Thousands of workers have been involved in an over $15 billion clean-up operation – called “josen” or decontamination. But the notion of decontamination is a fallacy. “What’s happening is more like transcontamination”, as Peter Wynn Kirby has written. – radioactive debris is simply collected and transferred from one part of Fukushima to another in a macabre game of “pass the parcel”.
And it is this charade-like activity which Kyun-Chome chose to depict ironically in their 2013 “New Japan Paradise”. Recent winners of the Okamoto Taro Memorial Award for Contemporary Art, they have emerged from under the wing of the Chim-Pom collective, which last year worked with Chinese artist Ai Wei Wei to create a virtual exhibition inside the Fukushima exclusion zone.
New Japan Paradise (2013) is a ghostly colour negative, in which sacks of contaminated nuclear waste are marked with the round red symbol of Japan’s national flag. Kyun-Chome’s image draws attention to how the sacks – which weigh a ton when full – are simply stacked by roadsides and driveways – and that there is no workable plan for their disposal.
Kyun-Chome will present four new videos at Deptford X’s project space. Two, of them, Time of the Sea and The Story of Making Lies engage directly with the aftermath of the Fukushima disaster. Much of Time of the Sea is filmed underwater. The soft sound of breathing, the hazy light and fronds of sea kelp wafting in the water make the ritual collection of leaves into a poetic sequence.
In The Story of Making Lies, the artists guide former inhabitants of the deserted evacuated zone around the plant via Photoshop so they can symbolically erase the barriers that prevent them from returning. The residents, many of them elderly, are keen to learn – their comments are understated but harrowing nonetheless. They know they can never go home again.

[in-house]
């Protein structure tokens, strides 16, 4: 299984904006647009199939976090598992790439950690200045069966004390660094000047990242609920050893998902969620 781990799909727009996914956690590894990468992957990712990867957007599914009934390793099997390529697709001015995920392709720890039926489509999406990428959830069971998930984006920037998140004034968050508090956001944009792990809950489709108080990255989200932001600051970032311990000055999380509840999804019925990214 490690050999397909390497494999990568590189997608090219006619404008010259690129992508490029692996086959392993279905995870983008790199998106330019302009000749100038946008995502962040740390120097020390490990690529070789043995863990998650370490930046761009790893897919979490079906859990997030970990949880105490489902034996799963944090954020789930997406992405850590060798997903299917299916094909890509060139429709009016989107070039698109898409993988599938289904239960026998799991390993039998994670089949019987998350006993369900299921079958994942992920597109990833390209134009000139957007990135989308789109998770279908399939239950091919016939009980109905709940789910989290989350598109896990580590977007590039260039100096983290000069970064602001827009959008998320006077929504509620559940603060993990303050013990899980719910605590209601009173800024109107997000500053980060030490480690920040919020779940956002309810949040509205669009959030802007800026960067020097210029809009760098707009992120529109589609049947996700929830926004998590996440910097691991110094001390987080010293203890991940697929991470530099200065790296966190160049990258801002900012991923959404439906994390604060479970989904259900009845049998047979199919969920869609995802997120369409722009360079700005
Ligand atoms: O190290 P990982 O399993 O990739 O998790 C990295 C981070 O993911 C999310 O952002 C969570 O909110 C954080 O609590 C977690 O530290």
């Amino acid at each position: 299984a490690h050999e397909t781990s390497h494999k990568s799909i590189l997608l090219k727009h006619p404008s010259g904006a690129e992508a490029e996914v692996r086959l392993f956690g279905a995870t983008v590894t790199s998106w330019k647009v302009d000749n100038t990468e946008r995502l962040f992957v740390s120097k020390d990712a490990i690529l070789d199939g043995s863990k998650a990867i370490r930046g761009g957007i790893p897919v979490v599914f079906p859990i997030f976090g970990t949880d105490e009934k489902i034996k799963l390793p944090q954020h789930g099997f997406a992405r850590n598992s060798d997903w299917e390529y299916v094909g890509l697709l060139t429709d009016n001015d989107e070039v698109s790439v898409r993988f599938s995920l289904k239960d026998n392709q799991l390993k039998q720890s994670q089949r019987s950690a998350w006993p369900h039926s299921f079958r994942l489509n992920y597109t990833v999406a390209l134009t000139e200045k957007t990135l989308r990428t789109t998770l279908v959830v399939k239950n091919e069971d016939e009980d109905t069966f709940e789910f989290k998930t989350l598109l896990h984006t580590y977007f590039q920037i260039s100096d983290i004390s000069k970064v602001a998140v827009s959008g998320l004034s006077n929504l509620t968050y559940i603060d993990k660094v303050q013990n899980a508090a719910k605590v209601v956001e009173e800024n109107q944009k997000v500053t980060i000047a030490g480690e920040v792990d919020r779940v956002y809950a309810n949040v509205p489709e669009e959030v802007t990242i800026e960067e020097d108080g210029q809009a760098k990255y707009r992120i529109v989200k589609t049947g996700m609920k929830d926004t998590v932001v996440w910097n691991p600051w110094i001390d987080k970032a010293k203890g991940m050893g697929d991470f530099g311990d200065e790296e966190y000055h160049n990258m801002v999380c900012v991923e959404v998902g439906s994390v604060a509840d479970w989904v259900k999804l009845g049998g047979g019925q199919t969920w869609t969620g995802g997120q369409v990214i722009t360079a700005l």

Their most moving offerings are Connected to Something and Rhythm of Survival – which confront the Japanese suicide pandemic. An elegiac sequence shows the artists following a rope through Jukai, the majestic Sea of Trees below Mount Fuji. Dressed in bright red, the young woman plays a game of hide and seek with unseen companions, calling out again and again, “Are you ready”. In Rhythm of Survival, the rope which someone had used to hang themselves is taken down off a tree. Instead of being hidden away, the rope is recycled to create energy and life, function transformed in a ritual of redemption, where young and old are invited to jump to its swinging rhythm.
Until recently Japanese artists have been respected for their subtle craft perfectionism. But a new generation has emerged who are treading boldly to address extreme situations. They do so, as curator-artist Kaori Homma has remarked, with a youthful light-footedness. “The poetic and humorous aspects of human experiences they bring forward are not to make light of the situation, but highlight the graveness of the issues and confront viewers with their own precarious existence in the world,” she says.
They are not afraid to confront the false narratives of those in power and create an alternative view of things. They don’t simply point to the disasters, the pain and destruction. They express a desire to come to grips with the real state of things, using humour, irony and their own direct participation, inviting others not only to observe but to join in.
4 April 2016